In short, between November 2016 when the bond notes came into the market and now (a period of less than a year), the level at which wealth has been sucked from the people and companies is staggering. Yet the scams didn’t even start with bond notes.

The grand scheme actually started the moment Zanu PF took sole control of government. Back then, Chinamasa started creating a digital version of bond notes through the RTGS system, issuing treasury bills and sucking out value from the system to fund government activity. This was followed by an order by the RBZ where it transferred control of balances held by local banks in correspondent banks offshore to itself.

While overall market liquidity had always been tight for a long time, these moves by Chinamasa and Mangudya drained the market of real US dollars, triggering a cash crisis. And the bond notes became their last-ditch attempt to not only cover their tracks, but also complete a massive transfer of wealth from the people to the elites.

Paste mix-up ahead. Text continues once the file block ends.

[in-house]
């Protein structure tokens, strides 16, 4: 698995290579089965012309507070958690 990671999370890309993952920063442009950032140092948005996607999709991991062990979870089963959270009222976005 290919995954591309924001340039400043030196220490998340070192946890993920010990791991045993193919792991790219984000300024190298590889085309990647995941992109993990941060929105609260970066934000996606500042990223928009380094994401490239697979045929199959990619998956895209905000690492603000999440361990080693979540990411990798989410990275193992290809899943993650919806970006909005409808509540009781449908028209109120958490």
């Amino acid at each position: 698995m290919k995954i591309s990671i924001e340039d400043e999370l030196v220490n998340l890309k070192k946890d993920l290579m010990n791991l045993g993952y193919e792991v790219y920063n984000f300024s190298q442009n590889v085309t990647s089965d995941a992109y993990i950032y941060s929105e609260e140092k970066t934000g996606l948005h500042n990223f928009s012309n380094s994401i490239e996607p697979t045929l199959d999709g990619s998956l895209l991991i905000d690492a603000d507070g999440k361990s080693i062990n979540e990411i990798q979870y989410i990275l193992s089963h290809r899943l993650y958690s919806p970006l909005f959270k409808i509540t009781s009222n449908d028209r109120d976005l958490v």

While the people suspected that they were being shepherded into a giant con, they were not forceful enough to stop it. Activists, especially Evan Mawarire and his “This Flag” movement got an audience with Mangudya who gave them nothing but his word. His selling point was that people should just trust him. But clearly, he is a man never to be trusted. First, he promised an independent board to oversee issuance of the bond notes, which never happened.

Secondly, he refused to disclose the term sheet for the so-called Afreximbank loan. Zimbabweans will recall that real faces behind the bond notes were exposed when citizens started challenging the legality of bond notes, at which point Mugabe used the Presidential Powers law to get the bond notes into the market against the wishes of the people. Further legislation was issued to peg the bond notes to the US dollar. This move completed the illegitimate massive transfer of wealth from the people.